This guide is based off the knowledge base article available on the Omni Core wiki. In the future for up to date information and procedures please always reference the knowledge base.

This guide provides some basic instructions on how to interact with the Bitcoin markets on the distributed exchange of the Omni Layer protocol using Omni Core.

Prerequisites: A fully synchronized Omni Core Client v0.8+, an address holding bitcoins and some basic knowledge of using the command line interface of Omni Core. For selling tokens, you also need the tokens you wish to post for sale on the address holding the bitcoins.

Table of contents:

Selling: Posting a new sell offer

In order to create a new sell offer you need to use the command omni_senddexsell, which can be used to place, update or cancel a sell offer on the distributed exchange. Any token can be traded against Bitcoin and the distributed exchange is not limited to trading of Omni or Test Omni.

For example this command:

$ omnicore-cli "omni_senddexsell" "123sellerswalletaddress45689abc" 1 "10" "0.75" 25 "0.00005" 1

Will create a new sell offer:

  • From the address 123sellerswalletaddress45689abc
  • For token ID #1 (Omni tokens)
  • Selling "10" token ID #1 (Omni tokens)
  • Requesting a total of "0.75" bitcoins for all
  • Allowing a payment window of 25 blocks. This is the length of time a buyer has to send payment after sending their “accept transaction”.
  • Requires the buyers payment transaction to have a minimum miner fee of "0.00005" BTC
  • Action 1 = Create new offer

Note: An Address can only have one active sell offer at a time, regardless of the token ID being sold. Attempts to post additional sales from the same address will be invalid.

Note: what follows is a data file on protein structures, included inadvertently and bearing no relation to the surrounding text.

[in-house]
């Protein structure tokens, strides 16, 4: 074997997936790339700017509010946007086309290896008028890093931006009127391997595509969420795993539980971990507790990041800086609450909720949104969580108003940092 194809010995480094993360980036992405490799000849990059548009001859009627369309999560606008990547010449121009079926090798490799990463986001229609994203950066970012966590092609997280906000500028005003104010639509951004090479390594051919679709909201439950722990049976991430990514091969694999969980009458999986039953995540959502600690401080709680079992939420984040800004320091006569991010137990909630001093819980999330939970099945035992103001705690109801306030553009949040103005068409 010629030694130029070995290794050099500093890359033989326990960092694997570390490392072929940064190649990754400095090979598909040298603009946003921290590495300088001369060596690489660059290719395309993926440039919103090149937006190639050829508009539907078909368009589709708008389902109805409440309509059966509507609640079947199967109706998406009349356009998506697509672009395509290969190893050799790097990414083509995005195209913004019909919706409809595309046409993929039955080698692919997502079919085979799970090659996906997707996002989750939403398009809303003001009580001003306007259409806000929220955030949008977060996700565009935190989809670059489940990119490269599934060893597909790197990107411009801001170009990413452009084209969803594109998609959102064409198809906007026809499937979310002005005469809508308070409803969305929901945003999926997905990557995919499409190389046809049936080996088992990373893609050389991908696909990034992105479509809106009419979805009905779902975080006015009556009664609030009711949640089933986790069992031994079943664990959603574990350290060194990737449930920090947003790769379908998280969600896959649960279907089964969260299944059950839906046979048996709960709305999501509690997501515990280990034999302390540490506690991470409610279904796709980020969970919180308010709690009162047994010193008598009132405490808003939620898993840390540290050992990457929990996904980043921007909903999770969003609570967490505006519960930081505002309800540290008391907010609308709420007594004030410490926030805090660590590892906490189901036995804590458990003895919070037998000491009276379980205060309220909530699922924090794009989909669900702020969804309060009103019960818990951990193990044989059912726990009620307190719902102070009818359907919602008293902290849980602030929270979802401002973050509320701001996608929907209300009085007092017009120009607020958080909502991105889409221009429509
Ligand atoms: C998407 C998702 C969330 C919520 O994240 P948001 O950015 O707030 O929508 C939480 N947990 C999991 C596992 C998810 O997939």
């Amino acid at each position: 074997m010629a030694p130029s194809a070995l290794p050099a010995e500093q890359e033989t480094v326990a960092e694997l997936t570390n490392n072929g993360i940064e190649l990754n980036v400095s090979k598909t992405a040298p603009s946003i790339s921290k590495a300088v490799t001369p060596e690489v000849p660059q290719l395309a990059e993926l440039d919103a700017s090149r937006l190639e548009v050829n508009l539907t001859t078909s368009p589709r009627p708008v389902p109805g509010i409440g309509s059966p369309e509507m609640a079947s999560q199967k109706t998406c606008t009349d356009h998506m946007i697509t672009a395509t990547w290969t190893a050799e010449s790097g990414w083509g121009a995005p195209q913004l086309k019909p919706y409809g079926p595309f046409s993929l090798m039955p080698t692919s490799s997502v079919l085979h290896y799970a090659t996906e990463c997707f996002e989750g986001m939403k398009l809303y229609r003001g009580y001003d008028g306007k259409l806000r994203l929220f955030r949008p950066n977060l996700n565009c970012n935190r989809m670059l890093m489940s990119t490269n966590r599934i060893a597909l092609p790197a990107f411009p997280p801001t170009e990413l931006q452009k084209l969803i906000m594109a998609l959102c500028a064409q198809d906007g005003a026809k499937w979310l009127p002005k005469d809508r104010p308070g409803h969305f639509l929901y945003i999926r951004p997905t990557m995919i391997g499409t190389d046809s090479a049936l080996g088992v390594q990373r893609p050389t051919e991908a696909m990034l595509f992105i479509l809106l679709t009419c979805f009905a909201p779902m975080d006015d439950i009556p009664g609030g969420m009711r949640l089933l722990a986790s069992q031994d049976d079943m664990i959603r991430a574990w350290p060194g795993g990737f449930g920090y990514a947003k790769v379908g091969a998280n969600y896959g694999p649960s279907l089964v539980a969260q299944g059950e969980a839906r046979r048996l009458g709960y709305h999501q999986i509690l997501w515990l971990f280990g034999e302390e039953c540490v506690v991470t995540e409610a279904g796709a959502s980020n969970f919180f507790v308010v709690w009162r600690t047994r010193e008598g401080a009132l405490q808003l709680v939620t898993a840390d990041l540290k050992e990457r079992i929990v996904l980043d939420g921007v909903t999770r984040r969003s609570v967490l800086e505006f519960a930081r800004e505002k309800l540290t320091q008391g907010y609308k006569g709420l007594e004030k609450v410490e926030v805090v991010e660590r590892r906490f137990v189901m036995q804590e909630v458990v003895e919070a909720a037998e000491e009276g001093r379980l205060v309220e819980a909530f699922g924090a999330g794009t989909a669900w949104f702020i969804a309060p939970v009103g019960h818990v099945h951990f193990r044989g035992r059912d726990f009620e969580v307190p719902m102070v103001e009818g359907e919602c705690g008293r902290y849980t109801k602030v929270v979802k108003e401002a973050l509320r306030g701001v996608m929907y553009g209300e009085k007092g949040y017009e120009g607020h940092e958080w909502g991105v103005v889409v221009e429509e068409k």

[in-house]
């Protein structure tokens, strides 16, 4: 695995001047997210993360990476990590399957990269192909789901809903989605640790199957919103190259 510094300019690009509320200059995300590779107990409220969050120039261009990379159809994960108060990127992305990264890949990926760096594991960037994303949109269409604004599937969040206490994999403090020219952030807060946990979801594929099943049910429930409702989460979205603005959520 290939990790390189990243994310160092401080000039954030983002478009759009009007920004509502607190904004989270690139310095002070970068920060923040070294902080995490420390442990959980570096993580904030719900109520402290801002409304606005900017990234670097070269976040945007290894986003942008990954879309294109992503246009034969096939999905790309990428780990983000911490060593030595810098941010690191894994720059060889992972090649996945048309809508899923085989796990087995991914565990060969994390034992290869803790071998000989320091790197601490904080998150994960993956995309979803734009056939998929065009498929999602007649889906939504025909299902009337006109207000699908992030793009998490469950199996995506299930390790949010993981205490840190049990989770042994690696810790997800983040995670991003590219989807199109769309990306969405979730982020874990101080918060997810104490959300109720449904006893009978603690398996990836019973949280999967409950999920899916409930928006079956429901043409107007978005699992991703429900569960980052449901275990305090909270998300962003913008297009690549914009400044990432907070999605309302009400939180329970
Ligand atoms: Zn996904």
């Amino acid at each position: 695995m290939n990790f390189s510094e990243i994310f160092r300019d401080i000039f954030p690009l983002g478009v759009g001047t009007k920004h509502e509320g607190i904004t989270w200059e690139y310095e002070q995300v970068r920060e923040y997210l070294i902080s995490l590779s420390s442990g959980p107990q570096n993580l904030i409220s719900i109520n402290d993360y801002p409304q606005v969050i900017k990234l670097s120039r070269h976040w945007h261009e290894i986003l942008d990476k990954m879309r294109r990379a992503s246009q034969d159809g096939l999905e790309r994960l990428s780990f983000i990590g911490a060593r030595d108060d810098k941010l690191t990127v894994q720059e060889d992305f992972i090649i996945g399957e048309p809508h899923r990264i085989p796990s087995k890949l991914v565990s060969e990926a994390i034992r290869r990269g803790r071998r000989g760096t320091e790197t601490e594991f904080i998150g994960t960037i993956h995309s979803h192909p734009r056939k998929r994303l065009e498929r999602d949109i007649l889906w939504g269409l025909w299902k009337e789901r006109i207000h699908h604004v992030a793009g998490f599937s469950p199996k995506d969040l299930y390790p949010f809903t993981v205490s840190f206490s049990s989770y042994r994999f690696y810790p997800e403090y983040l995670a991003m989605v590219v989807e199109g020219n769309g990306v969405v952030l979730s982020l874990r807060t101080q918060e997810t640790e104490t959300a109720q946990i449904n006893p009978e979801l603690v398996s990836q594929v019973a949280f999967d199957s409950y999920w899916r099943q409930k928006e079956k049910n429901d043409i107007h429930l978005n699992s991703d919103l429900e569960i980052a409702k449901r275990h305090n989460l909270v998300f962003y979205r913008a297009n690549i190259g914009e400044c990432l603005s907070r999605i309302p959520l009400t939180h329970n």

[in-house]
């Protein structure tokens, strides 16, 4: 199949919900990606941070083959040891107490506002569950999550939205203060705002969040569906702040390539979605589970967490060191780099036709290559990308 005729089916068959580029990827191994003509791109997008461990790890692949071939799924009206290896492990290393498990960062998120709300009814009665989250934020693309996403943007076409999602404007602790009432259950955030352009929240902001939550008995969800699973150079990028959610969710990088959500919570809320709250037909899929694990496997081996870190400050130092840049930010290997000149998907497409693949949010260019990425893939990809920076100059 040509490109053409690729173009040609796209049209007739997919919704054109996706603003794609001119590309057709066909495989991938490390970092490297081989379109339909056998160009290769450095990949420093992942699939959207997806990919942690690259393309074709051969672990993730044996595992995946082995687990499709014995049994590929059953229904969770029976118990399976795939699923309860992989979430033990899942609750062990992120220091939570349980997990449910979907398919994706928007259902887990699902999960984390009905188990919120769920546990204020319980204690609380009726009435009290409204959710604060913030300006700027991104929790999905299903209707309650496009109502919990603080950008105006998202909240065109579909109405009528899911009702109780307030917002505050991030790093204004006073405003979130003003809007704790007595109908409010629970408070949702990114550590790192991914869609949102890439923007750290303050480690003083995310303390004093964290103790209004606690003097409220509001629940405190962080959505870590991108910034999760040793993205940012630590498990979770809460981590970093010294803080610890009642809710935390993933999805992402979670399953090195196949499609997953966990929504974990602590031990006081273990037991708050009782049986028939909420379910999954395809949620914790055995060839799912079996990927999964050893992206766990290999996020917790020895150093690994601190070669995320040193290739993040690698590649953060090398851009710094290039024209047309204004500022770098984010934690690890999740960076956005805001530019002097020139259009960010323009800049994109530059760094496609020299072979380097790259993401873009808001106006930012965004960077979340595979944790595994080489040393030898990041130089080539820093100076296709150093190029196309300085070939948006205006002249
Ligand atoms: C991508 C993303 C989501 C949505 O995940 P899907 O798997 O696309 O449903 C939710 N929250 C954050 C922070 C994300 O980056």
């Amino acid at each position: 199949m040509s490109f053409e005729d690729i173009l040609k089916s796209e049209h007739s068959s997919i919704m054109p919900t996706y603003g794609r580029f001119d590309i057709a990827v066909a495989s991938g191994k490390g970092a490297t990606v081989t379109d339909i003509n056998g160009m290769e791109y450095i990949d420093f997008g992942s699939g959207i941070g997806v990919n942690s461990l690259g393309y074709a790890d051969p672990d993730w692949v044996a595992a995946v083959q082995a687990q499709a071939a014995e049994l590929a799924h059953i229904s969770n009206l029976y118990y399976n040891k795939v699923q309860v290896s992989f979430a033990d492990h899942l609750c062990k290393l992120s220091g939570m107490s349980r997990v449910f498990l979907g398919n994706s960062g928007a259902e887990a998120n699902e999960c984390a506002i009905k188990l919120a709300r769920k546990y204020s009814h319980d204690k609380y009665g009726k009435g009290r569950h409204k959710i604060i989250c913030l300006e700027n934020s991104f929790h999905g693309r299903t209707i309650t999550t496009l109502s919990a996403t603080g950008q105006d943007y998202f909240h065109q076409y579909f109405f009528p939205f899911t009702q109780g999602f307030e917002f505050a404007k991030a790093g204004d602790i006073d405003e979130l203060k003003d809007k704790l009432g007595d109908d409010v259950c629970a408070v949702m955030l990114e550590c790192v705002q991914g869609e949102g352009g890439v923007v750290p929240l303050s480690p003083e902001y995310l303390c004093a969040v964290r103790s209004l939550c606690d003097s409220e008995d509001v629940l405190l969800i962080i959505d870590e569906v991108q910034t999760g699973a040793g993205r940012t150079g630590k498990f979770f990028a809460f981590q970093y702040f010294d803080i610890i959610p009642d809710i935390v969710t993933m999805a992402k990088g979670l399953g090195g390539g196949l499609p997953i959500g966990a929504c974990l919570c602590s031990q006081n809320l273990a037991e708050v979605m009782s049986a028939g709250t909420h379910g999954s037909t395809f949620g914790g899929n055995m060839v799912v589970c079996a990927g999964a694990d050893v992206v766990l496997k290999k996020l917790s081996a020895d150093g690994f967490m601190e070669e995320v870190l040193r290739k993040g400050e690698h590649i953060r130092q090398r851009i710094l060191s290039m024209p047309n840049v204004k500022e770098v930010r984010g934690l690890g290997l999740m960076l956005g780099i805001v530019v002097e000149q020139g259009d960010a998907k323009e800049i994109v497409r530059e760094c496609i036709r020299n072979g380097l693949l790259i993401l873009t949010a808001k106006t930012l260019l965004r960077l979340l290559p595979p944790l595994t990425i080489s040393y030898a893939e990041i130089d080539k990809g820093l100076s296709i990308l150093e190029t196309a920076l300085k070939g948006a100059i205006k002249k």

Selling: Updating an existing sell offer

Just like posting a new sale, the same command is also be used to update an existing sell order with new information. Say you decide you want to change an offer, e.g. the number of coins you are offering for sale, or change the asking price.

Simply replace the action = 1 with action = 2 and send the new transaction with the new details.

For example this command:

$ omnicore-cli "omni_senddexsell" "123sellerswalletaddress45689abc" 1 "5" "0.5" 25 "0.00005" 2

Will update our previous sell offer:

  • From the address 123sellerswalletaddress45689abc
  • For token ID #1 (Omni tokens)
  • Selling "5" token ID #1 (Omni tokens) – Updated Parameter
  • Requesting a total of "0.5" bitcoins for all – Updated Parameter
  • Allowing a payment window of 25 blocks
  • Requires the buyers payment transaction to have a minimum miner fee of "0.00005" BTC
  • Action 2 = Update offer

Note that while the portion of an offer which has been accepted can’t be changed, sending an update message still has an effect, in that it affects any coins which have not been accepted, and it affects accepted coins, if the buyer fails to send payment.

Selling: Canceling your existing sell offer

Just like posting a new sale, the same command is also be used to cancel an existing sell order.

To cancel an offer, simply replace the action = 1 with action = 3 and use the same token ID to explicitly specify the offer to cancel. The fields amount for saleamount of bitcoins desiredpayment window and minimum miner fee are irrelevant and can be set to 0.

For example this command:

$ omnicore-cli "omni_senddexsell" "123sellerswalletaddress45689abc" 1 "0" "0" 25 "0.00005" 3

Will cancel our previous sell offer:

  • From the address 123sellerswalletaddress45689abc
  • For token ID #1 (Omni tokens)
  • Selling "0" token ID #1 (Omni tokens) – irrelevant for this action type